Thor Bjorgolfsson: How I made and lost $4bn

The autobiography of Iceland's first billionaire, ruined in the Landsbanki collapse, is a gripping and unsparing account of an entrepreneur's life, says Nick Leeson.

by Nick Leeson
Last Updated: 04 Jun 2015

There is no doubt that the commissioning editor who asked me to review this book had a sense of humour. Thor Bjorgolfsson had made $4bn by the time he was 40 and lost most of it by the time he was 41. His fall from grace was perhaps the most fantastic of all time; from the heights of the cover of Forbes magazine as Iceland's first billionaire to the lows of a national pariah who rightly or wrongly was judged to have caused the collapse of a nation. As the original rogue trader, whose unchecked risk-taking caused the collapse of Barings Bank, I, too, have experienced personal boom and bust (albeit on a much smaller scale and when I was considerably younger) – I was born in 1967, as was Bjorgolfsson. It must have been a great year for putting people through the wringer!

I approached the book with an open mind. Thor's name wasn't recognisable to me and I've only been to Reykjavik once, in September 2007, to deliver a talk on risk management and warn against complacency. Back then, the economy was booming, property prices were doubling and stock markets were flying. Failure wasn't an option and I was reminded of a satirical image of bosses asking their employees to stand in a circle and give the employee in front a pat on the back. Everyone was applauding a job well done. Bjorgolfsson was the poster boy of it all. But the applause masked one crucial fact: nobody had a clue what they were doing.

Bjorgolfsson made his initial wealth in the 1990s in Russia. He spent 10 years establishing his financial empire with alco-pops and beer in the lawless 'wild west', drinking hard, fending off mobsters and even negotiating with the then-deputy mayor of St Petersburg, Vladimir Putin. He moved on to merging, floating, spinning off and privatising businesses from Finland to Sweden, Poland to Greece. By his 40th birthday, he had assets of around $4bn. He celebrated on his favourite Caribbean island with Jamiroquai and 50 Cent as part of the entertainment.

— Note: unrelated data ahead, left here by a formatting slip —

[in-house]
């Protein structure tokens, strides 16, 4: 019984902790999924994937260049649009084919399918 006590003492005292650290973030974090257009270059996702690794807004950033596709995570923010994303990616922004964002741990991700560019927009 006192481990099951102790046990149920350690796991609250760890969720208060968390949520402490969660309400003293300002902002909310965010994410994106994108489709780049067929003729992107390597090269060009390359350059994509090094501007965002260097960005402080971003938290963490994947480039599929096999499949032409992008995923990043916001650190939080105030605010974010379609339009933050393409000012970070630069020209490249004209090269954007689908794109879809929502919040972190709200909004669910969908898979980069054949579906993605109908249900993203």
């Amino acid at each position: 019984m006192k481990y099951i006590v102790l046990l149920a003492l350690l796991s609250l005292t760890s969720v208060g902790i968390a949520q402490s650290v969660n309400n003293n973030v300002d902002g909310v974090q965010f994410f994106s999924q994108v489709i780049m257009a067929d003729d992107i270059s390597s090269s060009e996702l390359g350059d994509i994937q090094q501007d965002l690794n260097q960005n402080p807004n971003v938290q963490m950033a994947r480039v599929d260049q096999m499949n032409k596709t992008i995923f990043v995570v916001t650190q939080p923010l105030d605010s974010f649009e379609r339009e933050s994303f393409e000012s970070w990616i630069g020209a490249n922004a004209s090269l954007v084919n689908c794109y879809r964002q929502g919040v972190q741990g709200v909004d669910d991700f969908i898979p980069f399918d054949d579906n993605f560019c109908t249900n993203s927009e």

The investment he made with his father in Landsbanki, Iceland's oldest and second-largest bank, which was privatised in 2002, brought it all tumbling down. When financial meltdown hit Iceland in 2008 and Landsbanki collapsed, it took Bjorgolfsson with it. He had the biggest balance sheet and the biggest exposure to the economy while having little or no understanding of how weak the state really was. He was the biggest deal junkie with the biggest appetite – and it was always going to end in disaster. Entrepreneurship and dogged ambition were ultimately no match for the brutal might and efficiency of the global financial markets. Bjorgolfsson lost 99% of his wealth and, in his own words, he went from 'Caribbean hero to Icelandic zero' within 12 short months.

This book provides fascinating insights into where Bjorgolfsson saw opportunity and prospered. It's a must-read for anyone with entrepreneurial spirit, showing the riches that can be achieved, but it's also a cautionary tale against exuberance and overambition.

Bjorgolfsson's reputation went up in smoke and he was vilified in his native country. From the adventurous highs and devastating lows, he learned the important lessons of responsibility and accountability. Two days after the publication in April 2010 of the Icelandic government's report on what happened in the financial crisis, he issued a public apology on the front page of Frettabladid, Iceland's largest newspaper. He made good on his promises to repay creditors and has risen out of the ashes to become – on paper at least – a billionaire again, this time 'humbler, wiser and more sanguine about the surprises and setbacks that life can thrown up'.

Autobiographies have a habit of being sugar-coated, slanted to portray the author as a hero but this isn't the case here. Bjorgolfsson's account comes across as forthright, honest and candid; he doesn't flinch from scrutinising his own motives in wading ever further into debt. It is a fantastic account of a life's journey, of what can be achieved, of how easily it can be lost and how long and hard you have to fight to regain your dignity and pride.

In my own case, I don't have the drive and ambition to try and flourish again. I love and cherish my family and try my best to provide for them; that is sufficient for me. But I admire Bjorgolfsson's resilience and, after reading his book, believe that he won't be making the same mistakes again.

Nick Leeson is the infamous trader whose unchecked risk-taking caused the collapse of Barings Bank. He is now a keynote business speaker on risk, compliance and corporate responsibility

Billions to Bust – and Back by Thor Bjorgolfsson is published by Profile Books at £20.00

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